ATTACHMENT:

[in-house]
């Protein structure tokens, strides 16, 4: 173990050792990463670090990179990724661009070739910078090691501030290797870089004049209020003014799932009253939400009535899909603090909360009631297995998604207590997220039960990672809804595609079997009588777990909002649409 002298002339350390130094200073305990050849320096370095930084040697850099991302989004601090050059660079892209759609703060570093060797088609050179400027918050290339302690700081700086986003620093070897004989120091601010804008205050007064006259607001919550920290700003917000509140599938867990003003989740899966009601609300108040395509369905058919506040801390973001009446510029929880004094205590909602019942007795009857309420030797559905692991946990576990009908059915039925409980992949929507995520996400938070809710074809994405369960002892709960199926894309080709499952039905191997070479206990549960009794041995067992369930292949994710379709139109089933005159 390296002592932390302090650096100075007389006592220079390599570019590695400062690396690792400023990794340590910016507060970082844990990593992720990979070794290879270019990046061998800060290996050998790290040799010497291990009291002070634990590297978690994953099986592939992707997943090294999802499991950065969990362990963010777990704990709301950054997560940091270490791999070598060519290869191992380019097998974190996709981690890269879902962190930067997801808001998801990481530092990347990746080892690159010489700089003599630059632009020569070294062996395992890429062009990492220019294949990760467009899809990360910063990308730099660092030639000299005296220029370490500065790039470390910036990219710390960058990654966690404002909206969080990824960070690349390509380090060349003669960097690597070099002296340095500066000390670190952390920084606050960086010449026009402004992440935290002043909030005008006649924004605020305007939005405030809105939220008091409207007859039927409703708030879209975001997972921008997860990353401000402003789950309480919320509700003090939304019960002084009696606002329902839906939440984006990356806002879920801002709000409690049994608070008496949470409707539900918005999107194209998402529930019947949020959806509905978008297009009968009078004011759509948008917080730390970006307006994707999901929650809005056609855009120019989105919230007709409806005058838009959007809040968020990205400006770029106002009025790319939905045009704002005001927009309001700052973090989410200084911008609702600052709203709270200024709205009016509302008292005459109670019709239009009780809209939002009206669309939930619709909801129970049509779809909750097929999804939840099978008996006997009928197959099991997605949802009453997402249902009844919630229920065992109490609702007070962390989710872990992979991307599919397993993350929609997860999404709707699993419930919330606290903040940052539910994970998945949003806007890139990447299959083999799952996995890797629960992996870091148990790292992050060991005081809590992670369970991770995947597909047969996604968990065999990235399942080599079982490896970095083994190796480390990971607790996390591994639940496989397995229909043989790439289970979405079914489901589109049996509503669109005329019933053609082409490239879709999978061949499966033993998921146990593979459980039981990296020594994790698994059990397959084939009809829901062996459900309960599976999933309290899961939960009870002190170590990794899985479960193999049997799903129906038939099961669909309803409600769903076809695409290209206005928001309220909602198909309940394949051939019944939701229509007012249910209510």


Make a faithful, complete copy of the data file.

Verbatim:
[in-house]
């Protein structure tokens, strides 16, 4: 173990050792990463670090990179990724661009070739910078090691501030290797870089004049209020003014799932009253939400009535899909603090909360009631297995998604207590997220039960990672809804595609079997009588777990909002649409 002298002339350390130094200073305990050849320096370095930084040697850099991302989004601090050059660079892209759609703060570093060797088609050179400027918050290339302690700081700086986003620093070897004989120091601010804008205050007064006259607001919550920290700003917000509140599938867990003003989740899966009601609300108040395509369905058919506040801390973001009446510029929880004094205590909602019942007795009857309420030797559905692991946990576990009908059915039925409980992949929507995520996400938070809710074809994405369960002892709960199926894309080709499952039905191997070479206990549960009794041995067992369930292949994710379709139109089933005159 390296002592932390302090650096100075007389006592220079390599570019590695400062690396690792400023990794340590910016507060970082844990990593992720990979070794290879270019990046061998800060290996050998790290040799010497291990009291002070634990590297978690994953099986592939992707997943090294999802499991950065969990362990963010777990704990709301950054997560940091270490791999070598060519290869191992380019097998974190996709981690890269879902962190930067997801808001998801990481530092990347990746080892690159010489700089003599630059632009020569070294062996395992890429062009990492220019294949990760467009899809990360910063990308730099660092030639000299005296220029370490500065790039470390910036990219710390960058990654966690404002909206969080990824960070690349390509380090060349003669960097690597070099002296340095500066000390670190952390920084606050960086010449026009402004992440935290002043909030005008006649924004605020305007939005405030809105939220008091409207007859039927409703708030879209975001997972921008997860990353401000402003789950309480919320509700003090939304019960002084009696606002329902839906939440984006990356806002879920801002709000409690049994608070008496949470409707539900918005999107194209998402529930019947949020959806509905978008297009009968009078004011759509948008917080730390970006307006994707999901929650809005056609855009120019989105919230007709409806005058838009959007809040968020990205400006770029106002009025790319939905045009704002005001927009309001700052973090989410200084911008609702600052709203709270200024709205009016509302008292005459109670019709239009009780809209939002009206669309939930619709909801129970049509779809909750097929999804939840099978008996006997009928197959099991997605949802009453997402249902009844919630229920065992109490609702007070962390989710872990992979991307599919397993993350929609997860999404709707699993419930919330606290903040940052539910994970998945949003806007890139990447299959083999799952996995890797629960992996870091148990790292992050060991005081809590992670369970991770995947597909047969996604968990065999990235399942080599079982490896970095083994190796480390990971607790996390591994639940496989397995229909043989790439289970979405079914489901589109049996509503669109005329019933053609082409490239879709999978061949499966033993998921146990593979459980039981990296020594994790698994059990397959084939009809829901062996459900309960599976999933309290899961939960009870002190170590990794899985479960193999049997799903129906038939099961669909309803409600769903076809695409290209206005928001309220909602198909309940394949051939019944939701229509007012249910209510």